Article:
But do you know what else my sons will learn from being trained on technology from a young age? They'll learn how to do research; something that their historian mother knows is an invaluable skill for school, university, and life beyond. They'll learn STEM skills (science, technology, engineering, maths). With a mechanical engineer for a father - someone who is himself a STEM ambassador at work - we'd be remiss if we kept them from being able to easily develop the sort of skills my husband uses every day in his job. They'll be technologically literate, which is so important; but here's the thing: it won't be at the sacrifice of their social, emotional, physical, or mental development.

Unless you want to move onto a commune or join an Amish community, there's little escape from technology these days. Yes: it's always good to take the time to unplug and unwind, but an outright ban just tilts the ship too far in the other direction. For every stereotype of children using smartphones at the dinner table, or parents distractedly yelling at children while playing Angry Birds or checking Facebook, or overweight children parked on the sofa with cheese puffs and Call of Duty, there are responsible people. People who teach their children limits, as well as technological prowess. Who see smartphones, iPods, tablets, and PCs for what they ought to be: tools to navigate life in the modern world rather than crutches or babysitters.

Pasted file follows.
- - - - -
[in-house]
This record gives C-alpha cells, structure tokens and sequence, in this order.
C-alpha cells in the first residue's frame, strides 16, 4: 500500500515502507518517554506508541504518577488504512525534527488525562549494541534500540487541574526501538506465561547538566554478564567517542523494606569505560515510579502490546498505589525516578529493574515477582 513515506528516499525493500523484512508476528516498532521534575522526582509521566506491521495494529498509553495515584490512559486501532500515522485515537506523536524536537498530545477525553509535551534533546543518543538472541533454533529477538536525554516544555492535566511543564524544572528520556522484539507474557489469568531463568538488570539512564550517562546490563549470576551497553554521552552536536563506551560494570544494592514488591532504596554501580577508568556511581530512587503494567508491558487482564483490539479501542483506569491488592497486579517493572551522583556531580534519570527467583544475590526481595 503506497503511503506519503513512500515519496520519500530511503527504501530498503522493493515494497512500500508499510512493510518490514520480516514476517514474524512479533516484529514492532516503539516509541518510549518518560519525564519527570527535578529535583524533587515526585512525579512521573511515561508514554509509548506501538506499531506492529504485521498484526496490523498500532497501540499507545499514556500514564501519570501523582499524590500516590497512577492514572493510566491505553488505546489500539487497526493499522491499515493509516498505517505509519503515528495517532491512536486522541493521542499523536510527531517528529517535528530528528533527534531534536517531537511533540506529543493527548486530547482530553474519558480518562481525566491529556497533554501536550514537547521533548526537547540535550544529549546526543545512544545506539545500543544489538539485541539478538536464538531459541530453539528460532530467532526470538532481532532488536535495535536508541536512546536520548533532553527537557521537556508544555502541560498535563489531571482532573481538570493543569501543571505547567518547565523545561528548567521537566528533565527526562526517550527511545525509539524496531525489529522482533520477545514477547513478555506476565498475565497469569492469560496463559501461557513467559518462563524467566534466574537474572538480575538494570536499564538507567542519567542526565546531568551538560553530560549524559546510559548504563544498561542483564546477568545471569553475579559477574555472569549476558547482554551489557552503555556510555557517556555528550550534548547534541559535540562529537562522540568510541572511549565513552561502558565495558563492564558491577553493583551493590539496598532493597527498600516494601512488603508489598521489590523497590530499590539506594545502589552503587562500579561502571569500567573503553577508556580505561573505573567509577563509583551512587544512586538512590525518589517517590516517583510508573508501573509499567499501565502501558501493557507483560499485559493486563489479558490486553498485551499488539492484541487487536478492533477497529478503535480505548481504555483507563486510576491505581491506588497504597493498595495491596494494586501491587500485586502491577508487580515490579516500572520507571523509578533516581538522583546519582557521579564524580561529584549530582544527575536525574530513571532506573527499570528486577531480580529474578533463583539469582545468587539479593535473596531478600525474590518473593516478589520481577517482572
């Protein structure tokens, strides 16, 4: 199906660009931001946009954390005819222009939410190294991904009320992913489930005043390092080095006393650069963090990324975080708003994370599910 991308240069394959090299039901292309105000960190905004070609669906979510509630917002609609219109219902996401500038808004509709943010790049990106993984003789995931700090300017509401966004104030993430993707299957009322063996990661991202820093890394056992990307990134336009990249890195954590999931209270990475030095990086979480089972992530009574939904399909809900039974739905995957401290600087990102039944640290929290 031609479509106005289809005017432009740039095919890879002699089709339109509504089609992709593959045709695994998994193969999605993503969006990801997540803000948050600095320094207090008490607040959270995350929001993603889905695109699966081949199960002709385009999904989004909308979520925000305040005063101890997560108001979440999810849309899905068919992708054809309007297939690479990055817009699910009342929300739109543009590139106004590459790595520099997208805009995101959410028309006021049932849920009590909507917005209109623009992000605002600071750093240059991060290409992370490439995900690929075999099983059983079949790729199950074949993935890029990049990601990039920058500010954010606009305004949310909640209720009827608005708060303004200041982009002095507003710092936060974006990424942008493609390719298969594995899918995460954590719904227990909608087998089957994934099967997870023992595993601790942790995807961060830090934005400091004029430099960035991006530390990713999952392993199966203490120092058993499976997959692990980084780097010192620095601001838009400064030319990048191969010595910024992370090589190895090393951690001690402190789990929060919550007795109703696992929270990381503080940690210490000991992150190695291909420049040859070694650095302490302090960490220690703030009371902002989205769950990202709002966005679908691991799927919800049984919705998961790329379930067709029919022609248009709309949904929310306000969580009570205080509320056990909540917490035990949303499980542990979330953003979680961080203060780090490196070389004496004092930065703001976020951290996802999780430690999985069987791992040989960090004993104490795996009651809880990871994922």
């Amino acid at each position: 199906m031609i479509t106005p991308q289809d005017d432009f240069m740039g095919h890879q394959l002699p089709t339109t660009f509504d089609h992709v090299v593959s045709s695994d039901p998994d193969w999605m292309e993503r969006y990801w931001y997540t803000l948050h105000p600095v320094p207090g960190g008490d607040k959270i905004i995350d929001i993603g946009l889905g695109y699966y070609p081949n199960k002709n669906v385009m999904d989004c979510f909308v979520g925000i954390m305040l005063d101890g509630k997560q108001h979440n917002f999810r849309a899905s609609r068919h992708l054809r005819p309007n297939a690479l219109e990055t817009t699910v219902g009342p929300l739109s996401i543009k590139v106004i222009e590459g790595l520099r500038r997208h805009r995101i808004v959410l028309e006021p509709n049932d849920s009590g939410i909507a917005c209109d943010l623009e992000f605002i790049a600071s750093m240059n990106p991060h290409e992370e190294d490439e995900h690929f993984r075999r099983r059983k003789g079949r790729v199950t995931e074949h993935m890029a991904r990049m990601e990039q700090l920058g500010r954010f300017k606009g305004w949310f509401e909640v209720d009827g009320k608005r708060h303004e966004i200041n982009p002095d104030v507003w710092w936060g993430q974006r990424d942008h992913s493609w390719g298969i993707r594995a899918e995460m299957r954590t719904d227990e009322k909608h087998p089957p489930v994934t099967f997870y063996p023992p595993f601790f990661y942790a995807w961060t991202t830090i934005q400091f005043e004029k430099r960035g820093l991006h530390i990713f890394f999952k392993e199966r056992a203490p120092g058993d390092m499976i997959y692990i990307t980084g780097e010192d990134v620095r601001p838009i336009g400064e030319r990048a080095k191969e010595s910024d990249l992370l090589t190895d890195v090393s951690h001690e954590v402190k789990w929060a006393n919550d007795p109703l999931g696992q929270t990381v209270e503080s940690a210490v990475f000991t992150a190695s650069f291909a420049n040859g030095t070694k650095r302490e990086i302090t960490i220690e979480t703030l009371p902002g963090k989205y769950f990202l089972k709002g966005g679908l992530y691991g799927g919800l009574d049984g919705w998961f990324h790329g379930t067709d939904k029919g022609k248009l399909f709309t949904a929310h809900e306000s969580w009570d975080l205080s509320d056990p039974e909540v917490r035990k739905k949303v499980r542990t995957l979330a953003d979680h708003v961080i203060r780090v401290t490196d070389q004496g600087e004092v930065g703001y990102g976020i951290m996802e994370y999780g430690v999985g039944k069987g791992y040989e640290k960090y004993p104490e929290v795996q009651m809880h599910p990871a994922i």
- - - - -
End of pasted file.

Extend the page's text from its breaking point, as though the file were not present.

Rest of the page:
The real key is to teach balance. To teach healthy respect for handheld tech as a tool: something that makes our lives easier...not something that is our life. Rowan's ostrich-like attitude, her reactionary totalitarian tactic - the ban - isn't helping anyone. It's not helping the children who need to be exposed to technology to learn how to navigate the world around them, and it's not helping the adults who need to be taught healthy limits and self-regulation. And if we're saying that these people who use the TV to babysit their children, or who can't tear themselves away from Candy Crush Saga long enough to be an engaged parent are exactly the reason Rowan calls for a ban, then guess what? Big Brother hand-holding, draconian restrictions, and fearmongering aren't the way to improve them as people.

Of course there will always be people who have the requisite personality and skills to overcome a generational divide in technology adoption, but why bet on your child having the ability to jump an unnecessary hurdle? Teach computer skills and responsible media consumption in the same way that you teach them how to read, how to share, or how to show good manners: early and often.